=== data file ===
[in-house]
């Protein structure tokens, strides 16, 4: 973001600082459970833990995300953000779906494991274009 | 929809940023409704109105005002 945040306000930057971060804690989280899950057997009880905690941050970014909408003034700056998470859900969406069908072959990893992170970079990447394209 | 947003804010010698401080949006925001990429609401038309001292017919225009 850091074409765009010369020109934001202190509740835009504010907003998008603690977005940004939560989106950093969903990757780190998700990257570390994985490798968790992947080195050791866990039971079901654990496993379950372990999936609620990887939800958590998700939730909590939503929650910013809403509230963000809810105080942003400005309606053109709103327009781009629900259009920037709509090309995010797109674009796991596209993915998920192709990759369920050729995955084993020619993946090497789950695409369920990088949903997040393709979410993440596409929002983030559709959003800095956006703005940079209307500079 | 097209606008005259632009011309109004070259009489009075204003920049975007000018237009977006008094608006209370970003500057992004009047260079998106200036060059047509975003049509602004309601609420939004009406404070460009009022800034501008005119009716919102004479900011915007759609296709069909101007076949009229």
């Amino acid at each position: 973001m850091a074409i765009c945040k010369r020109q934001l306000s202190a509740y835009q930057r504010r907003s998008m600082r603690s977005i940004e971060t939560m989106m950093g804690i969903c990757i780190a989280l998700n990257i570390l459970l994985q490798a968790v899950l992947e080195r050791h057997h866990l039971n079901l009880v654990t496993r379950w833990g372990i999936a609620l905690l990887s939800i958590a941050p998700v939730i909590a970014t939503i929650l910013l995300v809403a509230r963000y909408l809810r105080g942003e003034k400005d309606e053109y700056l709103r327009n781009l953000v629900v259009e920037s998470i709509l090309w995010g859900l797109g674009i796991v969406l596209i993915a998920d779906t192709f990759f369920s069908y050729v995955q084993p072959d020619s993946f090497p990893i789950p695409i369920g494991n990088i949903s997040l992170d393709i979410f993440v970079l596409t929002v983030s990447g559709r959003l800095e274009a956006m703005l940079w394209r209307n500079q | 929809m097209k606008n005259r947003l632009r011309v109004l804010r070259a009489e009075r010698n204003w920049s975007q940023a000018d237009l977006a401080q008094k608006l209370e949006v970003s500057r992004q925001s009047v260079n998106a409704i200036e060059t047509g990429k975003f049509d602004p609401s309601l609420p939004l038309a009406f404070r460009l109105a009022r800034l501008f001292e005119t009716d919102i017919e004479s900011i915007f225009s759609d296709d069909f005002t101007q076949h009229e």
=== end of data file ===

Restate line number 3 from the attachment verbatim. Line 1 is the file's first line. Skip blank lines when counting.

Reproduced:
């Amino acid at each position: 973001m850091a074409i765009c945040k010369r020109q934001l306000s202190a509740y835009q930057r504010r907003s998008m600082r603690s977005i940004e971060t939560m989106m950093g804690i969903c990757i780190a989280l998700n990257i570390l459970l994985q490798a968790v899950l992947e080195r050791h057997h866990l039971n079901l009880v654990t496993r379950w833990g372990i999936a609620l905690l990887s939800i958590a941050p998700v939730i909590a970014t939503i929650l910013l995300v809403a509230r963000y909408l809810r105080g942003e003034k400005d309606e053109y700056l709103r327009n781009l953000v629900v259009e920037s998470i709509l090309w995010g859900l797109g674009i796991v969406l596209i993915a998920d779906t192709f990759f369920s069908y050729v995955q084993p072959d020619s993946f090497p990893i789950p695409i369920g494991n990088i949903s997040l992170d393709i979410f993440v970079l596409t929002v983030s990447g559709r959003l800095e274009a956006m703005l940079w394209r209307n500079q | 929809m097209k606008n005259r947003l632009r011309v109004l804010r070259a009489e009075r010698n204003w920049s975007q940023a000018d237009l977006a401080q008094k608006l209370e949006v970003s500057r992004q925001s009047v260079n998106a409704i200036e060059t047509g990429k975003f049509d602004p609401s309601l609420p939004l038309a009406f404070r460009l109105a009022r800034l501008f001292e005119t009716d919102i017919e004479s900011i915007f225009s759609d296709d069909f005002t101007q076949h009229e």